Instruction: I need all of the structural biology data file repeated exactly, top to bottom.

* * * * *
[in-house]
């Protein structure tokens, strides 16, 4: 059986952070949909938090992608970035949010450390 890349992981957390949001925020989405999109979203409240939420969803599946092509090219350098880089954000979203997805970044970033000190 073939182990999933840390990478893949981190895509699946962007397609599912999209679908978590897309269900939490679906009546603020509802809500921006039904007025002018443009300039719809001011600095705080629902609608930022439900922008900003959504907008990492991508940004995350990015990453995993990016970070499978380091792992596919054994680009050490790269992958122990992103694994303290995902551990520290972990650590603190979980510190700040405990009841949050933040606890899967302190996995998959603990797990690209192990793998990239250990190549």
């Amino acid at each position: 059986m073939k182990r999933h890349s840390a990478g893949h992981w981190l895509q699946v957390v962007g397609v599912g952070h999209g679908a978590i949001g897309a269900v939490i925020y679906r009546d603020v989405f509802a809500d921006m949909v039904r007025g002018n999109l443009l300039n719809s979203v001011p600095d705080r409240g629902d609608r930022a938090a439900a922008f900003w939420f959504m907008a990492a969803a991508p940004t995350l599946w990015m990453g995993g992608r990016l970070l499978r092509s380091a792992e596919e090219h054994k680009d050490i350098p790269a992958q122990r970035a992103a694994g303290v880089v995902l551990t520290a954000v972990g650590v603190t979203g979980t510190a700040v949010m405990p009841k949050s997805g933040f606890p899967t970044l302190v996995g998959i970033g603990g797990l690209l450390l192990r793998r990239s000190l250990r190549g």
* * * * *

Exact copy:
[in-house]
């Protein structure tokens, strides 16, 4: 059986952070949909938090992608970035949010450390 890349992981957390949001925020989405999109979203409240939420969803599946092509090219350098880089954000979203997805970044970033000190 073939182990999933840390990478893949981190895509699946962007397609599912999209679908978590897309269900939490679906009546603020509802809500921006039904007025002018443009300039719809001011600095705080629902609608930022439900922008900003959504907008990492991508940004995350990015990453995993990016970070499978380091792992596919054994680009050490790269992958122990992103694994303290995902551990520290972990650590603190979980510190700040405990009841949050933040606890899967302190996995998959603990797990690209192990793998990239250990190549």
């Amino acid at each position: 059986m073939k182990r999933h890349s840390a990478g893949h992981w981190l895509q699946v957390v962007g397609v599912g952070h999209g679908a978590i949001g897309a269900v939490i925020y679906r009546d603020v989405f509802a809500d921006m949909v039904r007025g002018n999109l443009l300039n719809s979203v001011p600095d705080r409240g629902d609608r930022a938090a439900a922008f900003w939420f959504m907008a990492a969803a991508p940004t995350l599946w990015m990453g995993g992608r990016l970070l499978r092509s380091a792992e596919e090219h054994k680009d050490i350098p790269a992958q122990r970035a992103a694994g303290v880089v995902l551990t520290a954000v972990g650590v603190t979203g979980t510190a700040v949010m405990p009841k949050s997805g933040f606890p899967t970044l302190v996995g998959i970033g603990g797990l690209l450390l192990r793998r990239s000190l250990r190549g």